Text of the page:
Follow-up post here.
[Updated: Mar 4, 2007 @ 16.45 pm] Note to Engadget writers who didn't read this article before commenting ...
I never claimed to have found "activation keys," all I saw what that after running the script for some time that the Magical Jellybean applications showed that the keys had changed. I didn't use these to activate Windows and I made that clear in the article. It was pretty obvious from the type of crack that this wasn't reliable by a long shot.
Looking at the VBScript code it's clear that the script is capable of generating valid keys, but as I said, the hard part is not getting keys past Windows but getting them past the activation servers.
However, what this incident has done is generate interest among hacker circles in generating a keygen for Windows. Microsoft could well find itself having to fend off a number of cracks over the next few months.
Maybe I should take the approach that the Mythbusters do and state whether this is "plausible" "busted" or "confirmed." Using that criteria the keygen is plausible and I saw the default keygen change twice. It can generate keys that are in the format required by Vista (certainly they "look" like Vista keys) but the chances of getting past the Microsoft activation servers are slim at best.
[Updated: Mar 2, 2007 @ 2.45 am] A lot of tech sites seem to have totally misunderstood how this works. Many seems to think that this crack somehow relies on hammering Microsoft's activation servers 20,000 times an hours. This is inaccurate. This crack uses Vista itself to check that the key is in an acceptable format. Only after a key that's accepted by Vista does the user have to attempt activation. Limiting how many times an IP address can access the activations servers would have no effect on this. The real weakness here is that Microsoft has relied on a script to control licensing and as a result it makes this kind of attack easier because the script can be easier modified and tampered with.
Over on KezNews.com a brute force method for acquiring a usable product key for Microsoft's Vista platform has been released. I can confirm that this method works (for now at any rate), but I don't think that Microsoft has much to worry about.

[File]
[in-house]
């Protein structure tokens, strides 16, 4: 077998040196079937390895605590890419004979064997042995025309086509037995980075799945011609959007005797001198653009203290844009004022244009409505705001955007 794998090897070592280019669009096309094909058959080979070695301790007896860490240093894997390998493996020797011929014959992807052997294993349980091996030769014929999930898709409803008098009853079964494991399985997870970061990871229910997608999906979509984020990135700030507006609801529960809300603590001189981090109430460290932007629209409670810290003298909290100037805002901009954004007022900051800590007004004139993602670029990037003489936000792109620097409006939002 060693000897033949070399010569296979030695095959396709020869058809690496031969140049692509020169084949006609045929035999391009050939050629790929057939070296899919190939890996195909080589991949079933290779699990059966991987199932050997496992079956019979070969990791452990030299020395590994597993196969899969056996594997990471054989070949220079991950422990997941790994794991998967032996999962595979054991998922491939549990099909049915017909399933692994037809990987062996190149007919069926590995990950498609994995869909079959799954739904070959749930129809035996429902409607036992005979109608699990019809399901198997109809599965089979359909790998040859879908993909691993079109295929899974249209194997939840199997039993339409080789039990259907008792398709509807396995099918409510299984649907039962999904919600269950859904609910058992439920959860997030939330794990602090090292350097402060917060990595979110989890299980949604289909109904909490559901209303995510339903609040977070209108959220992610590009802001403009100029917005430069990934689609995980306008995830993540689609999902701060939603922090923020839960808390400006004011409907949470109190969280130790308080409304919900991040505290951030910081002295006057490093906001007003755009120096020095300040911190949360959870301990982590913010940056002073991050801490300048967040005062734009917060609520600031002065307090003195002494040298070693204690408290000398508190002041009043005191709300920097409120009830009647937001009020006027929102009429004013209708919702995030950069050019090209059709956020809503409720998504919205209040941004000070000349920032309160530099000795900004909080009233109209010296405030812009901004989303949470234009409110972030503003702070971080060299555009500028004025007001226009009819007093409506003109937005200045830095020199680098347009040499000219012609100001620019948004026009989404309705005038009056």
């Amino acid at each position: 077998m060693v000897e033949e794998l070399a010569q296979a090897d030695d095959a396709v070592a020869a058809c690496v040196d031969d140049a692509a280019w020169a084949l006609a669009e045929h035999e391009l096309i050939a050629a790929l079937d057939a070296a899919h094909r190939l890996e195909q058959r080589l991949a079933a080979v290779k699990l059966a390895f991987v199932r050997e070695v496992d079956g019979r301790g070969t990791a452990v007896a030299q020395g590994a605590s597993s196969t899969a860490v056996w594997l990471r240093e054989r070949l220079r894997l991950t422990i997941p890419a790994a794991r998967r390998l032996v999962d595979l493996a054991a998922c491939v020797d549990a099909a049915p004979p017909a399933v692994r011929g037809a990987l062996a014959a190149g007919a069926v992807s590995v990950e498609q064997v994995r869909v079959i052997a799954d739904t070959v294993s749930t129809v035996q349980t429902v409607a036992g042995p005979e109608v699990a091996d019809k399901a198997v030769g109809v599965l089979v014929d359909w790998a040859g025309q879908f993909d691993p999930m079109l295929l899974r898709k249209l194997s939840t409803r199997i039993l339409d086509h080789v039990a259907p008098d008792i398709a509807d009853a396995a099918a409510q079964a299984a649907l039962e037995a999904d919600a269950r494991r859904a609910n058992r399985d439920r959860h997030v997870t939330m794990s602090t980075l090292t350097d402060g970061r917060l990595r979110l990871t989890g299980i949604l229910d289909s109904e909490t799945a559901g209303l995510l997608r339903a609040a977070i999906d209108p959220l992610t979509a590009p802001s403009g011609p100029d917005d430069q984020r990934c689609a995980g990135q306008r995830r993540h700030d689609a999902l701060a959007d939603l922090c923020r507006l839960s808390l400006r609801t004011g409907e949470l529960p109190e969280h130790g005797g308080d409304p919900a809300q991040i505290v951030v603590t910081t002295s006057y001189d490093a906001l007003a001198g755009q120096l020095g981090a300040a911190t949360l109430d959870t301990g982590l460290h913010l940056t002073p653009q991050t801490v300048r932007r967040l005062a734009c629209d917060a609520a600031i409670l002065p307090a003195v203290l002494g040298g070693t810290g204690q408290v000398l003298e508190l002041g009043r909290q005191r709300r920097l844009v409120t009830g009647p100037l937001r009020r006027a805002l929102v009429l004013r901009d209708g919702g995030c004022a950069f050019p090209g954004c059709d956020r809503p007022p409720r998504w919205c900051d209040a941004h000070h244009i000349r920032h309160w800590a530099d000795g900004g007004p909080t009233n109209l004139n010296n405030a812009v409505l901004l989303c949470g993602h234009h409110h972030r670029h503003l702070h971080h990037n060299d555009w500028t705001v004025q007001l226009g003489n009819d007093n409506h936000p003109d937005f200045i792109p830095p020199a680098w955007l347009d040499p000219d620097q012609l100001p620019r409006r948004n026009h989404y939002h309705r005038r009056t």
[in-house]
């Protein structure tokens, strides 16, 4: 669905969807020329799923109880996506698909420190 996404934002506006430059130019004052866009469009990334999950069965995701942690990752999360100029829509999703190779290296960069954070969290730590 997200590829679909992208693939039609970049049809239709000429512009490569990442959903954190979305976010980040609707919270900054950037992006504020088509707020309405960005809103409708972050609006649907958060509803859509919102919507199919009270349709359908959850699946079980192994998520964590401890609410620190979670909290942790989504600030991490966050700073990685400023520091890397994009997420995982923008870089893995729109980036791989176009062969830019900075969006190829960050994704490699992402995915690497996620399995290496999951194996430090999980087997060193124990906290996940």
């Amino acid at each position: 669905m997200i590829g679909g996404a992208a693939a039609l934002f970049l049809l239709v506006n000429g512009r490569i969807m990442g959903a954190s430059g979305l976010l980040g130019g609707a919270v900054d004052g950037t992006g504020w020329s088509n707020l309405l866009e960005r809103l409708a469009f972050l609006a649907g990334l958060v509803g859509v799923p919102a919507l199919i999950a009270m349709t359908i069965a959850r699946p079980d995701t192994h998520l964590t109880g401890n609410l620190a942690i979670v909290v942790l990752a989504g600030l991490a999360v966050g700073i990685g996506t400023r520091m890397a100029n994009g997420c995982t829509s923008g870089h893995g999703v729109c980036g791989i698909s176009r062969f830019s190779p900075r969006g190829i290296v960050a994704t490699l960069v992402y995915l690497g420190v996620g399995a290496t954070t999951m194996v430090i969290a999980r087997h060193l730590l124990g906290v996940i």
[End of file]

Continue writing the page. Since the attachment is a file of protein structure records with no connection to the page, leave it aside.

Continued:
Bottom line is buy Windows or go LinuxThe brute force keygen relies on replacing the software license manager script slmgr.vbs with one that's been modified to search for valid 25-character product keys. Periodically you have to check manually to see if they key has changed and then manually use that key to attempt to activate Windows.
I can confirm that the scheme works. I've had the script running on Windows Vista Ultimate inside Virtual PC 2007 and already netted two product keys. Now I've not used these keys to try to activate Windows, but others have reported successfully activating their copies of Windows Vista using keys found in this way. There are, however, some drawbacks to the keygen that will probably prevent it from becoming widespread.
First, the process can take a long time and consumes a lot of system resources while running. Anyone expecting to net a key needs to spend hours or maybe even days running this script. This is not a "click the button and a key is generated instantly" kind of key generator.
You also need some smarts to use it. A lot of people start running the script and then use the Magical Jelly Bean Keyfinder (included with the download package - those hackers think of everything!) to check the key but a lot of people seem to be trying to activate using the default trial keys. You have to be able to tell the difference between a valid key and the default key that is assigned during installation if you choose not to enter a key.
There's another thing to bear in mind here too. A system activated using a key procured in this way might not remain activated for long. As WGA is updated it may be reprogrammed to seek out keys generated using this technique (remember, Microsoft knows what keys it has issued). Microsoft can also tighten up the activation servers to only accept keys from within the range Microsoft has issued. Given the fact that a Windows product key is 25 characters long and that people have used the key generator to generate a valid key in a few hours, I'm starting to think that either Microsoft has made the mistake of issuing too many keys so far (thus making a 25 character product key randomly easier to guess) or that the activation server is too sloppy. Either way, Microsoft could quickly and easily fix this issue. However, as more and more people run key generators like this, the chances of them hitting valid keys increases. This could mean problems later for people trying to activate legally acquired keys because their key has already been used.
I predict that pretty soon there will be a GUI version of the key generator making it easier to use than the current script (script is pretty inefficient and a key generator based on the same principal as the VBScript script but written in C++ would inevitably be a lot faster). But, at the same time I see Microsoft taking steps to make it a lot more difficult to activate a key generated in this way. Microsoft might also release an updated WGA that makes an attempt at uncovering illegal keys. At any time Microsoft could pull the plug on these illegally activated machines. Bottom line is buy Windows or go Linux.
Either way, the race is now on between the crackers and Microsoft.